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First Nations Launch


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A-G 6 TeamUtah State University Eastern - Blanding engineering students successfully competed in the nation’s largest high-powered rocket competition for Native American college students in Kenosha, Wis., April 30-May 2.

The eight students, guided by their professor, Jared Berrett, USU Eastern engineering faculty advisor, brought with them three rockets they designed, built and launched. They first launched the rockets, with hundreds on hand, at the college’s STEAM (science, technology, engineering, art, mathematics) expo in early April. The largest of the three high-powered projectiles stands five-feet tall with 10-inch diameter tail fins. The expo launches gave students the chance to test, tweak and perform in front of hundreds prior to the competition.

Of the 12-member USU Eastern Blanding team, eight were selected to compete in Wisconsin. The students are all members of the American Indian Science and Engineering Society (AISES). Seth Laughter represented the “rocketeers.”  Team “Uno Castro” was represented by Cedale Armstrong.  The all-girls “AG-6” team included Christina Morgan, Kelly Whitehair, Tenia Peace, Valtina Begay, Amber Gillis and Denishia Tsosie. 

The event convened on the campus of Carthage College in Kenosha, in which USU Eastern was joined by 18 other tribal teams from 13 schools and 10 states.

The three-day event was hosted by the Wisconsin Space Grant Consortium, in conjunction with NASA’s Kennedy Space Center and the National Space Grant Foundation. The First Nations Launch included presentations, workshops and launch preparations that culminated in the firing of the rockets on the final day.

“Upon arrival, the students were rushed straight to an evening of presentations and judging of the student team efforts,” Berrett said. “Our students said they felt nervous and intimidated as they looked at several rockets that stood over 12-feet-tall, had multi-stages and multiple engine thrusters.”

Rockets for LaunchThis was Blanding’s first time building high-powered rockets, and even though their rockets were not the most advanced, the fact that USU Eastern students had taken full advantage of using them as an outreach tool in local school districts in Southeastern Utah prior to the competition won early admiration by the judges, Berrett said.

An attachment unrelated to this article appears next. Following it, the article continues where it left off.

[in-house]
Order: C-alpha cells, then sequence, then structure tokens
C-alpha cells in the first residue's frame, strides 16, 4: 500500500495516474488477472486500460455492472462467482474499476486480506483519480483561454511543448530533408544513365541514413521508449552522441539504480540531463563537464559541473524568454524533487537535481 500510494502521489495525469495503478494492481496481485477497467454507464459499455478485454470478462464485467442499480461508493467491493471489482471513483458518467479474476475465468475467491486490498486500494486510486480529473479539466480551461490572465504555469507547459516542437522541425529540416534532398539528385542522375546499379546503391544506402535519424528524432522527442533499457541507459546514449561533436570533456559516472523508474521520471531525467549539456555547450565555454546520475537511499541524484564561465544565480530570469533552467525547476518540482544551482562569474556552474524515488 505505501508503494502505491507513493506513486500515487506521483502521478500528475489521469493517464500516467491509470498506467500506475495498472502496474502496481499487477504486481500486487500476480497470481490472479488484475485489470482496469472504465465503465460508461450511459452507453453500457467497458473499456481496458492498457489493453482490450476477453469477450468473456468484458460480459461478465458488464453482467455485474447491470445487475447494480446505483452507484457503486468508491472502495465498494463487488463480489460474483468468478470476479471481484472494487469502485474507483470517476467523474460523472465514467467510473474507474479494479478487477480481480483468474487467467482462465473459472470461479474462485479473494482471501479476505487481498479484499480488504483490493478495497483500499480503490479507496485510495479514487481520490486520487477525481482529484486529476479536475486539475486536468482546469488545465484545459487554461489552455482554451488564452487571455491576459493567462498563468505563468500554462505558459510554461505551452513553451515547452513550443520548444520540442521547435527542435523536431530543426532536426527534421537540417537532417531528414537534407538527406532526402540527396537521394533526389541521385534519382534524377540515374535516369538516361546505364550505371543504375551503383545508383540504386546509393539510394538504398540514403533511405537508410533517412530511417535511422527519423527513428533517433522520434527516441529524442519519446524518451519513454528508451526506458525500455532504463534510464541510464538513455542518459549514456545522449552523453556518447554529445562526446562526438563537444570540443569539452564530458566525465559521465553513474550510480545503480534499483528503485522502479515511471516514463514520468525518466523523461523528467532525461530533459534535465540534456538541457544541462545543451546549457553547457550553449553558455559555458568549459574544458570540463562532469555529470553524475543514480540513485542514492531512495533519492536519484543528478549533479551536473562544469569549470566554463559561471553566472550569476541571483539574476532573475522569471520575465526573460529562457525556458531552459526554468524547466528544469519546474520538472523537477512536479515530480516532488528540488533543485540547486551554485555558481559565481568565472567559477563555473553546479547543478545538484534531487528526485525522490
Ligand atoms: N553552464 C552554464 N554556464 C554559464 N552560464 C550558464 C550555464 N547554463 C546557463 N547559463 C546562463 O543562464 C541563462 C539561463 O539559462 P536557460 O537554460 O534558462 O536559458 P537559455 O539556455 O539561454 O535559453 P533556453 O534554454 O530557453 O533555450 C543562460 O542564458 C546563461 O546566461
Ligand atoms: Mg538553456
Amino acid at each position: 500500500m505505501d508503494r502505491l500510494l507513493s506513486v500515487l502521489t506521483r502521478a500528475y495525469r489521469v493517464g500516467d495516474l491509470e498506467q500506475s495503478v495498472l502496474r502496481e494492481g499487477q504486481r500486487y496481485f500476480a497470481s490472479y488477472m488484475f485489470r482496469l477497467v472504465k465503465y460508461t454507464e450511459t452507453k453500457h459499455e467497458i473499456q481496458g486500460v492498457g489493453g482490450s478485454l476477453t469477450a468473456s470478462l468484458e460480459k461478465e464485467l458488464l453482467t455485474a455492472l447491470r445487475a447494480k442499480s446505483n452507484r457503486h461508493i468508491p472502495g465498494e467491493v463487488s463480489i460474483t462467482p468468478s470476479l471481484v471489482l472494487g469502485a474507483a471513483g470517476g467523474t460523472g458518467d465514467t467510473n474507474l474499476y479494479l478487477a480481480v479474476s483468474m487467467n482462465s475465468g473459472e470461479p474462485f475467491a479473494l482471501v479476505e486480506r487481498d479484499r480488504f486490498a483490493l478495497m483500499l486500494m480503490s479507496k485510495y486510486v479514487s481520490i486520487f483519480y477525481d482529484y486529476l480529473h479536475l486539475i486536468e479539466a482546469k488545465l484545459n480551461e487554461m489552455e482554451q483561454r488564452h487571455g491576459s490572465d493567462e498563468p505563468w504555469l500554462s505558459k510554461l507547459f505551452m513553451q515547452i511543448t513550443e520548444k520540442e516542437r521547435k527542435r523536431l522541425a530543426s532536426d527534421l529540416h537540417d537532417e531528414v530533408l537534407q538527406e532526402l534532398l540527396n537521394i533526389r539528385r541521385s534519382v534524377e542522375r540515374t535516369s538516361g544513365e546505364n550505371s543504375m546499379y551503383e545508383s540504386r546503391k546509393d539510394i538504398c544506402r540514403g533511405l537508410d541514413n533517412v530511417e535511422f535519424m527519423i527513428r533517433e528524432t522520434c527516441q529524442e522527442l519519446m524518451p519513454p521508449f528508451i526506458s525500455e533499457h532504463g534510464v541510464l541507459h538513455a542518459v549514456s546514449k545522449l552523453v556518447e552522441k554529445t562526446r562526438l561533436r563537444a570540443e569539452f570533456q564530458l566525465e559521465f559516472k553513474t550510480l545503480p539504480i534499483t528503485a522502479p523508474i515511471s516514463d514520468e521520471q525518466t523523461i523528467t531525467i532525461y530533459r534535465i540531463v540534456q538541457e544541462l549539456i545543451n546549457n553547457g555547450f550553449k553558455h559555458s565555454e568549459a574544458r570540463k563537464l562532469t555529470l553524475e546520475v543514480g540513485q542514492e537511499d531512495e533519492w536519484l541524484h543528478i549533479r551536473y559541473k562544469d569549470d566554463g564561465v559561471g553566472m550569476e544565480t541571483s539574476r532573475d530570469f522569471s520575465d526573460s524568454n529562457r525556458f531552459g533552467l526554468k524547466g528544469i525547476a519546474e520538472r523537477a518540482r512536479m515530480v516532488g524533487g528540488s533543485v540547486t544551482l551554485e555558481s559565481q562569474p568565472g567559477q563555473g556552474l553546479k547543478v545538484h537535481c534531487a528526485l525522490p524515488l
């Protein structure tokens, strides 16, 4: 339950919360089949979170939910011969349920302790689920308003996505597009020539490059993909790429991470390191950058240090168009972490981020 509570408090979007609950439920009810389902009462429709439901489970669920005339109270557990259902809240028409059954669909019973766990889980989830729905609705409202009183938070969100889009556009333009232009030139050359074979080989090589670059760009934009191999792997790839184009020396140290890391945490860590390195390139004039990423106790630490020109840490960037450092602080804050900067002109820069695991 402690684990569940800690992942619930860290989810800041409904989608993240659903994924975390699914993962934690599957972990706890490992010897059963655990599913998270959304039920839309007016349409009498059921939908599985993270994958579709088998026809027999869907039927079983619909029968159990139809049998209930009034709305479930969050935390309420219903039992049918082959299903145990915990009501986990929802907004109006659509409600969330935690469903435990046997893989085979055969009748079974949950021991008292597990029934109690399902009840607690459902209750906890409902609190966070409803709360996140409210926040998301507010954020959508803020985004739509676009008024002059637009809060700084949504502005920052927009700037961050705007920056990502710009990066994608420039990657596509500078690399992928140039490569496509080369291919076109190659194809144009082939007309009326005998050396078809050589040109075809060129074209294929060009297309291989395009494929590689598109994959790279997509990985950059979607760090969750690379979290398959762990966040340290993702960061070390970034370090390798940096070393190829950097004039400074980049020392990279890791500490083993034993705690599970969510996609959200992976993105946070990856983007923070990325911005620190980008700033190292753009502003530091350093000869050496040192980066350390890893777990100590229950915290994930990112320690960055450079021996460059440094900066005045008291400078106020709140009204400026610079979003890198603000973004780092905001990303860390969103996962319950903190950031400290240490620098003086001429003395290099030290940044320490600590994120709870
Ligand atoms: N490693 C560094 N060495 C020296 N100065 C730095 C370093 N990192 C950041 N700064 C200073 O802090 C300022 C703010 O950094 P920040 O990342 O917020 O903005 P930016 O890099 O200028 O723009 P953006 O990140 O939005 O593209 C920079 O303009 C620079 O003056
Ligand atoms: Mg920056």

USU Eastern’s six-member all-girls’ team, dubbed AG-6, was also a big hit.

“The Kennedy Space Center’s chief engineer James Wood thought this was the first all-girls’ team he had worked with,” Berrett said. “He couldn’t have been more impressed.”

The second day of the event included workshops on rocket motor building, altimeter-enabled deployment, simulation and modeling of different launch scenarios. What is key to any successful launch is basic understanding of flight principles such as thrust, velocity, mass, trajectory and center of pressure, Berrett said.

And talk about pressure, there was plenty of that for students to deal with on the final day at the regional rocketry launch field at the Bong State Recreation Area, near Kenosha, with an additional 15-plus teams from around the region joining the event, Berrett said.

“With 10 launch pads and over 30 rockets, it was an exciting day,” he said. “AG-6 team leader Christina Morgan said, ‘I wasn’t nervous all year in AISES, even with our robotics competition in Washington D.C., but when our rocket was on the launch pad and the countdown began with all those teams watching, all I could think was, please launch!’”

Berrett said all of the USU Eastern team’s rockets performed beautifully and that he could not have been more pleased for USU Eastern to be part of such an historic event.

“Who knows how many events like these help to launch careers for Native Americans in the field of science, technology, engineering and mathematics?” he said. “USU Eastern has a place in all of this. We are proud of our students and the promise they hold as future Native American STEM leaders.”